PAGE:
Creditors Target Rudy Giuliani’s Florida Home Amid Legal Woes

Creditors are stepping up their efforts to reclaim large debts from former New York City Mayor Rudy Giuliani, targeting his $3.5 million Florida condominium, according to a recent court filing.

The saga unfolds as Giuliani navigates a bankruptcy proceeding initiated in December, citing a slew of unpaid debts — most notably a whopping $148 million claim linked to allegations of Georgia election poll workers tampering with 2020 ballots — incurred during his tenure as former President Donald Trump’s lawyer.

Creditors Target Rudy Giuliani's Florida Home Amid Legal Woes

In response to the latest court action, Giuliani’s legal team, lead by Heath Berger of Berger, Fischoff, Shumer, Wexler & Goodman, LLP, rejected the attempt to force the sale of his Florida property, calling the move “extremely premature.”

“The case is still in its infancy,” Berger told CNBC, emphasizing that Giuliani’s bankruptcy litigation is ongoing.

Giuliani claims he does not have the financial wherewithal to pay off his debts, citing Social Security checks and monies from his Individual Retirement Account as his principal sources of income.

However, court filings show Giuliani’s substantial monthly expenses to maintain his Florida home, including nearly $26,200 on his credit card in January alone for Amazon shopping, Netflix, and Uber rides.

“Unfortunately, like everybody else, that’s like a debit card for him,” Berger told the newspaper. “We don’t believe that there’s anything out of the ordinary, outside of normal living expenses.”

While Giuliani’s main residence in New York is still protected because it is listed as his primary residence, his Florida property has become a focal point for creditors looking to recoup what they owe, according to the court filing, which cites Giuliani’s significant presence in the Sunshine State as justification for targeting the condo.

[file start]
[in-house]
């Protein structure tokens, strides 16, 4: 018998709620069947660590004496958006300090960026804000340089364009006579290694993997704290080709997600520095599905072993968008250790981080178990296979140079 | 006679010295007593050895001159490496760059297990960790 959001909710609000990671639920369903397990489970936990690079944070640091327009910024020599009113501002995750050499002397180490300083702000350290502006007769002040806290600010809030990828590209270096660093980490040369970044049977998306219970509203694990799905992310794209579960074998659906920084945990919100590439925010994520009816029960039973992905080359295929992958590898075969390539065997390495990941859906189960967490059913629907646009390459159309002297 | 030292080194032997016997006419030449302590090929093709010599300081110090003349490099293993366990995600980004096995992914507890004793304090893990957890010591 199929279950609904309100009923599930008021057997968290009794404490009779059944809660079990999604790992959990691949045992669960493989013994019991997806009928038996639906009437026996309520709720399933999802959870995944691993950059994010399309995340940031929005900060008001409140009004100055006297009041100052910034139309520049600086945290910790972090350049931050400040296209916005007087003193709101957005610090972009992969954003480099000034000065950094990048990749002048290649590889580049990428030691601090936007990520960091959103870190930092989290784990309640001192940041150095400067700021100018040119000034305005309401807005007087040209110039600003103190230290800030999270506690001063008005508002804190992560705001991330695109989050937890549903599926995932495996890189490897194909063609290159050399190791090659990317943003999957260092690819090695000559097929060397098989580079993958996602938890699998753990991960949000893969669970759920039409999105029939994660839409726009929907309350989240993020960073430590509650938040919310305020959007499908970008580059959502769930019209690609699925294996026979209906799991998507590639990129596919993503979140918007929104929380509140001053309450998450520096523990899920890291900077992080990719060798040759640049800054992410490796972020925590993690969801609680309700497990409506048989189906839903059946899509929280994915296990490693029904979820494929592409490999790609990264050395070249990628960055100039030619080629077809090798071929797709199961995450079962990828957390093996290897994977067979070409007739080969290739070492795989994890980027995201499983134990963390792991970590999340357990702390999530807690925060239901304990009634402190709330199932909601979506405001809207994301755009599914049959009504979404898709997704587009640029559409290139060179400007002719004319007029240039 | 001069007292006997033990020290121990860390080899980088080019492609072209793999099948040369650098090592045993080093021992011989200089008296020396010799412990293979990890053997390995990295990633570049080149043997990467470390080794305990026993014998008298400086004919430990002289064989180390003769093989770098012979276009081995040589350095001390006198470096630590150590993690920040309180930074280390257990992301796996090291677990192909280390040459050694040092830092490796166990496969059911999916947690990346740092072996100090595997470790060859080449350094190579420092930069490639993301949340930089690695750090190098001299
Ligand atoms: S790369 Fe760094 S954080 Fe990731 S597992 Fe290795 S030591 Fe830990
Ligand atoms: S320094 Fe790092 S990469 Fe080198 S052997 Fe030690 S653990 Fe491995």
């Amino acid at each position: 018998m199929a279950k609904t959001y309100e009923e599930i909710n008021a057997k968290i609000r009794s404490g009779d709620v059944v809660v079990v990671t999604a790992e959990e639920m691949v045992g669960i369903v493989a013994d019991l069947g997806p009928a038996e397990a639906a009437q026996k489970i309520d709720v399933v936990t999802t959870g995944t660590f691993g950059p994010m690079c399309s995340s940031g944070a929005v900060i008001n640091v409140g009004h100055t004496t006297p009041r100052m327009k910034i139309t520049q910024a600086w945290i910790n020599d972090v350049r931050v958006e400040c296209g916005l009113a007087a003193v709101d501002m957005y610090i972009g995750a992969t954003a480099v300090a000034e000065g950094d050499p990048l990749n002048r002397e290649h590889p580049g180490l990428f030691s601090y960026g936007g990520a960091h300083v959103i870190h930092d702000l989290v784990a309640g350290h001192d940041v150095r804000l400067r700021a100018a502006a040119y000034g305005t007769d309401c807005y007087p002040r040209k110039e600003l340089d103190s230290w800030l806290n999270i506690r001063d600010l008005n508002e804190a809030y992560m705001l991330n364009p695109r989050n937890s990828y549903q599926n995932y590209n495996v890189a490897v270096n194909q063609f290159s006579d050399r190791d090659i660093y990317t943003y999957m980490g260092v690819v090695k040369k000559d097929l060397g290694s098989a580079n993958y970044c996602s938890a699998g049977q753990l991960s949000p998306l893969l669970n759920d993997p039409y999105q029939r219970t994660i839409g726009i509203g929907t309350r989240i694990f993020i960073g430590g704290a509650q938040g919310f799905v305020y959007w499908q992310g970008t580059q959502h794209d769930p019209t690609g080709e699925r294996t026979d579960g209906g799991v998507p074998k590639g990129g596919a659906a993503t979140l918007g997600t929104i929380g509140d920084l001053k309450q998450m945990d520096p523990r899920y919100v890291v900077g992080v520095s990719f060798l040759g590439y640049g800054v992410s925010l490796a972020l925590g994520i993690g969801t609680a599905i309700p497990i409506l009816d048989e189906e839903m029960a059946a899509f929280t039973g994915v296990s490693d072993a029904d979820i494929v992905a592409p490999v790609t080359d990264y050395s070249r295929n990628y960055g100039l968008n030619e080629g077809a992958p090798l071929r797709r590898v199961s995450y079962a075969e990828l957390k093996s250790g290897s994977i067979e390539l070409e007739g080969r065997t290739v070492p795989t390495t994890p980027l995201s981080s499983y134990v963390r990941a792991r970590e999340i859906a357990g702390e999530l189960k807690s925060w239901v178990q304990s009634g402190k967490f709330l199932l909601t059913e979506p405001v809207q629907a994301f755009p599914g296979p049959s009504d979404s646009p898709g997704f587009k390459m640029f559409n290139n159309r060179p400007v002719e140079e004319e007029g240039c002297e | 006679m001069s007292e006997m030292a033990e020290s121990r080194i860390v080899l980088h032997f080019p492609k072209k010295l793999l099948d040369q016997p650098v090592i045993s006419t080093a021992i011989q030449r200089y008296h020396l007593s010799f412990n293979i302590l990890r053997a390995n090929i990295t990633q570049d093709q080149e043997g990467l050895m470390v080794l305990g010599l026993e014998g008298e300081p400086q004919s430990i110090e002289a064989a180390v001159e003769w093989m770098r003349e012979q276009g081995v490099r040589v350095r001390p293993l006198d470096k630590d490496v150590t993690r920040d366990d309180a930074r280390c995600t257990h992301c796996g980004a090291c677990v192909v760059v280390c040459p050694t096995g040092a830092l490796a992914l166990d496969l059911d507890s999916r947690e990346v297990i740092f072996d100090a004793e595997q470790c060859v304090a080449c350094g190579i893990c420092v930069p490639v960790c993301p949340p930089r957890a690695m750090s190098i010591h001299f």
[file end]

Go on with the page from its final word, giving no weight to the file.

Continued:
The letter indicated that Giuliani spends “approximately 20-30% of his time in Florida,” thus creditors demanded the $3.5 million condo be liquidated.

However, Giuliani’s legal team claims he is already in the process of selling his Manhattan flat with the intention of relocating to Florida permanently.

Creditors Target Rudy Giuliani's Florida Home Amid Legal Woes

However, The Post recently reported that Giuliani had temporarily removed his New York property from the market. The Post has reached out to his representatives for clarification.

Despite creditors’ demands for homeowners insurance coverage for both his Florida and New York homes, Giuliani claims he cannot afford such coverage.

The prospect of court fights coming from Giuliani’s involvement in efforts to overturn the 2020 election looms huge, adding to his terrible financial situation.

His bankruptcy declaration offered a bleak picture, estimating assets between $1 million and $10 million, in stark contrast to the towering $152 million debt burden, which included liabilities to the IRS and law firms.

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